Save The Children Benefit: 13,000 Mile Canoe Trip Begins In North Escambia
April 23, 2011
An Oklahoma couple began a 13,000 mile canoe trip called “Paddle-to-the-Sea” in North Escambia Saturday to support the non-profit group Save The Children.
Jim Neal, 67, started his journey at Becks Fish Camp in Cantonment and will continue for about three years as his wife Jean. 69, follows as closely as possible in a support vehicle.
She will carry extra gear, provide re-provisioning of food and supplies, and be available to help with any emergency situations. Jim will carry a SPOT satellite beacon to provide on going track of his position. The boat being used is a decked solo canoe called a Superior Expedition, built by Scott Smith, of Lyons, Michigan. At first look, it has some similarity with a kayak, but has more internal volume, a larger cockpit, and is noted for its seaworthiness. The boat’s name is Ibi (pron. EYE-be), the Timuquan Indian word for water.
Jim and Jean may seem to be an unlikely expedition team, being in their latter 60’s, but Jim hopes if he can put out the effort to drive the canoe through challenging waters, currents, tides, adverse weather, and to some pretty wild camping areas, perhaps he can inspire others to get involved and cheer him on through support for Save The Children.
Save The Children was founded in Appalachia 75 years ago in response to the Great Depression to address children’s needs for food, medical care, education, and other effects of poverty and disaster. Their efforts expanded onto the national stage to advocate for the creation of the School Lunch Program and fight illiteracy.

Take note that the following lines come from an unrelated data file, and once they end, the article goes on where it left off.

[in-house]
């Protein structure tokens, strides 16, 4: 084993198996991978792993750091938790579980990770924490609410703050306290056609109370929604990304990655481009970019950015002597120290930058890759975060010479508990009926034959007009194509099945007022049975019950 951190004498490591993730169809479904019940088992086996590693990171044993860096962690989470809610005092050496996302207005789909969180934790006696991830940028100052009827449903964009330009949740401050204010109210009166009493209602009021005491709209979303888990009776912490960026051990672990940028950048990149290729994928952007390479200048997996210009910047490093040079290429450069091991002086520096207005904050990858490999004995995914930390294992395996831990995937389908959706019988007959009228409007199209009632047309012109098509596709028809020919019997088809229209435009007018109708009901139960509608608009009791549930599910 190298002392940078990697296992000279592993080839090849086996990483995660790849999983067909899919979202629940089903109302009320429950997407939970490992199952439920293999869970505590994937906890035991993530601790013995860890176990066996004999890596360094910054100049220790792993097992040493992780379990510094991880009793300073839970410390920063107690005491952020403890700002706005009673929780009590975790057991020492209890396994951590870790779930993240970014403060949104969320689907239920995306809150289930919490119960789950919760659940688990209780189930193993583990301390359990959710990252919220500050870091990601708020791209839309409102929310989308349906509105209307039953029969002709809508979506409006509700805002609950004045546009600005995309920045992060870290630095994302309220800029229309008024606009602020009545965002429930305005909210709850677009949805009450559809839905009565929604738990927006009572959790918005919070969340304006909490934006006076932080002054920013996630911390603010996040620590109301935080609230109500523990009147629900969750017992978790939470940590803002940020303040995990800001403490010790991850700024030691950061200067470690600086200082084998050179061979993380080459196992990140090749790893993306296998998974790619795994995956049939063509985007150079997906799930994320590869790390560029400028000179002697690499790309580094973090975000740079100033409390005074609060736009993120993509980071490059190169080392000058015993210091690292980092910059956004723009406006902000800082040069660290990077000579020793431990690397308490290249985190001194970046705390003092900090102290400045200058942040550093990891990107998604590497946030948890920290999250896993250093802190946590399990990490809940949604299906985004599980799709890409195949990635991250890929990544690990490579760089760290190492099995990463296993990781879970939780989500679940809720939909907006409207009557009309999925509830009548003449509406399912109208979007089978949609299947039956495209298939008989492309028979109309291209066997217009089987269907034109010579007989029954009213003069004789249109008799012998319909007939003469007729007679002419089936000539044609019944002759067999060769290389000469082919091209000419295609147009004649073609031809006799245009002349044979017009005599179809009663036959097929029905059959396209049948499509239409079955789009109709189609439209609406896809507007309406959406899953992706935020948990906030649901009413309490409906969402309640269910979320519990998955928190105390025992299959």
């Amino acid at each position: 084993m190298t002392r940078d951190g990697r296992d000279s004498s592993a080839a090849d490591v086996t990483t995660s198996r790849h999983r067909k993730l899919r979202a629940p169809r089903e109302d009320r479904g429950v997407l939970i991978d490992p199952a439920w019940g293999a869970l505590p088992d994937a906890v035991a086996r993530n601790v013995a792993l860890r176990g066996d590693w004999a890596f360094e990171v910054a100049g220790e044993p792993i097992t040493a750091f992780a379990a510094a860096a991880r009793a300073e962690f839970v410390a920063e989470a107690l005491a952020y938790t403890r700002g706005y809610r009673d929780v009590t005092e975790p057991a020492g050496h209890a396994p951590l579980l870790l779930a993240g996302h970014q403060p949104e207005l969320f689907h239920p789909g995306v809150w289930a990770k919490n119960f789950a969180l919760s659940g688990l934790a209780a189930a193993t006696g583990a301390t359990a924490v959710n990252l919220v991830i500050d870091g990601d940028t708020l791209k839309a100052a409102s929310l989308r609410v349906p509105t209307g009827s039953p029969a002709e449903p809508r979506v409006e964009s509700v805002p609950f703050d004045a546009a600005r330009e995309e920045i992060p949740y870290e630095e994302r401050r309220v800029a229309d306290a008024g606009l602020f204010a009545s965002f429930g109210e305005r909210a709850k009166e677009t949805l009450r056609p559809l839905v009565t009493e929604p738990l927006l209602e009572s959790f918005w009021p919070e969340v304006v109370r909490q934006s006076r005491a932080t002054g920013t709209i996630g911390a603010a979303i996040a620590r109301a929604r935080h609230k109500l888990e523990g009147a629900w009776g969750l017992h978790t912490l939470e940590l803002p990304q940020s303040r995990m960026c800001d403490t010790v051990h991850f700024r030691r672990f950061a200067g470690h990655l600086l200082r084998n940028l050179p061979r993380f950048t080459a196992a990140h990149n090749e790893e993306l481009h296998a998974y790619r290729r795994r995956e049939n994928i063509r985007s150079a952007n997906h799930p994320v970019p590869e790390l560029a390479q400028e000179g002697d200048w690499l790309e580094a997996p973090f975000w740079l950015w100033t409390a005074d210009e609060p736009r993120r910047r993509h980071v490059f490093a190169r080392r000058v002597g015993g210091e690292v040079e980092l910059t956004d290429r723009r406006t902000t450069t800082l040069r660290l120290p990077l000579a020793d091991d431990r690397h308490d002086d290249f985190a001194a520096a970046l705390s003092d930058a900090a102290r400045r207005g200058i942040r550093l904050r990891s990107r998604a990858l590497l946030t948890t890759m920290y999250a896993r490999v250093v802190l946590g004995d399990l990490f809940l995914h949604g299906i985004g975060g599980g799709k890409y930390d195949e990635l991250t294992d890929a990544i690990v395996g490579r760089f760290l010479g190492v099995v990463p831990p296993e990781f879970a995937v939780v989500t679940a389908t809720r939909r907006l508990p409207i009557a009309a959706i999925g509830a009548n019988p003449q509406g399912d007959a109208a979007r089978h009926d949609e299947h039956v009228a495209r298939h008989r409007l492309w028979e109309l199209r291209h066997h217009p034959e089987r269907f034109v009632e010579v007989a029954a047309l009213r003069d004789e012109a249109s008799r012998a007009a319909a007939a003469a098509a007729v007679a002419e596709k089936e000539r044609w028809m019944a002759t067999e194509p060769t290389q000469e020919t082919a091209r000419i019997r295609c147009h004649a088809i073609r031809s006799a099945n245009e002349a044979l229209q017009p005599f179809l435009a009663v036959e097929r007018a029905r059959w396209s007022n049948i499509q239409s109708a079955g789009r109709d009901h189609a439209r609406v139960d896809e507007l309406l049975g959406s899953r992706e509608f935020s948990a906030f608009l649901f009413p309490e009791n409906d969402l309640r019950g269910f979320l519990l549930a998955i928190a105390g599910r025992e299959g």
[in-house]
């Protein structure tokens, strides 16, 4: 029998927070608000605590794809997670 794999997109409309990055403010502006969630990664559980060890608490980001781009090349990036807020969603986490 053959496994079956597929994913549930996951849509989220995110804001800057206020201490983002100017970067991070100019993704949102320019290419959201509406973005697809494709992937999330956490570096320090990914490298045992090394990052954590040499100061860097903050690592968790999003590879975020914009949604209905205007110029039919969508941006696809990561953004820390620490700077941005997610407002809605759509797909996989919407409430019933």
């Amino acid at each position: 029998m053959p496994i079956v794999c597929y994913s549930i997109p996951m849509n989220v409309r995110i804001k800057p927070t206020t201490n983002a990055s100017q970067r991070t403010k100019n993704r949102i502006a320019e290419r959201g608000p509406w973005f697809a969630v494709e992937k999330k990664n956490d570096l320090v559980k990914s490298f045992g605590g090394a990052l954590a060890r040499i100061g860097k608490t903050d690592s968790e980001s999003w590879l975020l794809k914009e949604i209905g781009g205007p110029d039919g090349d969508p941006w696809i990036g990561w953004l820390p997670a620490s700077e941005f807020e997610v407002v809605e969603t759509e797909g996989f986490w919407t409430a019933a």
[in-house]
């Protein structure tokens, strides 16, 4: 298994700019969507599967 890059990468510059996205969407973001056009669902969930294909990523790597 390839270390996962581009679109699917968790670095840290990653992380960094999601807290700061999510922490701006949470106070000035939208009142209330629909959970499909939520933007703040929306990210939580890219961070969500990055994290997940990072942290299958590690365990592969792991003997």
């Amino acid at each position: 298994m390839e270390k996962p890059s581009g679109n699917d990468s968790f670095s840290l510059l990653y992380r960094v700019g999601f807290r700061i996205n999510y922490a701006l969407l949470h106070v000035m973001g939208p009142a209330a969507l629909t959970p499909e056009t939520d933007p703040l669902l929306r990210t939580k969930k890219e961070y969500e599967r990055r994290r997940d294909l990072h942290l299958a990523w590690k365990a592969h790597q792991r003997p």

“Jean and I have been involved in children’s programs often over the years, and I thought my fundraising days were over, but then the Japan disaster came along. When the four-month-old baby girl was pulled from the wreckage after being buried alive for four days after the tsunami, I began to think about the likelihood that she was now alone in the world without any parents or other family,” Jim said. “When I checked to see what organizations were active in dealing with the catastrophe, Save The Children seemed to be the logical answer for the children suffering after the disaster, and a natural fit for us.”
Paddle-to-the-Sea will serve as a vehicle to raise donor funds to support Save The Children’s ongoing programs. Paddle-to-the-Sea first came about from a 1941 children’s book of that name, written by H. C. Holling. It was about a young native boy from Lake Nipigon who carved a wooden Native American in a canoe with the intent that he could float it through each of the Great Lakes and down the St. Lawrence Seaway to the sea.
Paddle-to-the-Sea was expanded by Verlen Kruger of Michigan as a 13,000 mile canoe expedition. He passed away from cancer before being able to accomplish this daunting feat of circumnavigating the Eastern United States via the Mississippi River, Gulf Coast, East Coast, the Hudson River, St. Lawrence Seaway, Canadian Maritimes, and circumnavigating each of the five Great Lakes.
Jim and Jean Neal then decided to pick up the journey themselves to benefit Save The Children. The entire 13,000 mile journey is expected to end sometime in 2014 back at Beck’s Fish Camp on the Escambia River.
Follow the adventure on Jim’s blog: logofibi.blogspot.com.
Pictured top: Jim Neal, 67, plans to paddle 13,000 miles in this canoe named Ibi. Pictured inset: Ibi arrives at Becks Lake in Cantonment. Pictured below: The journey begins here at Becks Fish Camp. Courtesy photos for NorthEscambia.com, click to enlarge.